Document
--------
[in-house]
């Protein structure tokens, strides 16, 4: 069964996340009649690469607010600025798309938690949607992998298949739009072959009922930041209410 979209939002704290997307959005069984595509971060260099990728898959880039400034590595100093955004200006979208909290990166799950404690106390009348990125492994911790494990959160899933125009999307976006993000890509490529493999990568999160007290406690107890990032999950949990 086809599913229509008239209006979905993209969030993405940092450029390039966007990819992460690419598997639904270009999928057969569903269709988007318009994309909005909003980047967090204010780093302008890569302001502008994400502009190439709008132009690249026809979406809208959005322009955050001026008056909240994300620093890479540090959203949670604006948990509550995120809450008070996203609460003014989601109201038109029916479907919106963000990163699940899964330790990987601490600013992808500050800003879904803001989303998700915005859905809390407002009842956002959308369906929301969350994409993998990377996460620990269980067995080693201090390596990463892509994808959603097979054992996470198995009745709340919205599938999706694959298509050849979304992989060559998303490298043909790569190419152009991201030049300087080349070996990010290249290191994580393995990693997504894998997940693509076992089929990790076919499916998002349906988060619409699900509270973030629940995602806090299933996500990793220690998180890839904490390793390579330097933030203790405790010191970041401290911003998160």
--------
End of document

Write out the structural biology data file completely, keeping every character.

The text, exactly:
[in-house]
């Protein structure tokens, strides 16, 4: 069964996340009649690469607010600025798309938690949607992998298949739009072959009922930041209410 979209939002704290997307959005069984595509971060260099990728898959880039400034590595100093955004200006979208909290990166799950404690106390009348990125492994911790494990959160899933125009999307976006993000890509490529493999990568999160007290406690107890990032999950949990 086809599913229509008239209006979905993209969030993405940092450029390039966007990819992460690419598997639904270009999928057969569903269709988007318009994309909005909003980047967090204010780093302008890569302001502008994400502009190439709008132009690249026809979406809208959005322009955050001026008056909240994300620093890479540090959203949670604006948990509550995120809450008070996203609460003014989601109201038109029916479907919106963000990163699940899964330790990987601490600013992808500050800003879904803001989303998700915005859905809390407002009842956002959308369906929301969350994409993998990377996460620990269980067995080693201090390596990463892509994808959603097979054992996470198995009745709340919205599938999706694959298509050849979304992989060559998303490298043909790569190419152009991201030049300087080349070996990010290249290191994580393995990693997504894998997940693509076992089929990790076919499916998002349906988060619409699900509270973030629940995602806090299933996500990793220690998180890839904490390793390579330097933030203790405790010191970041401290911003998160």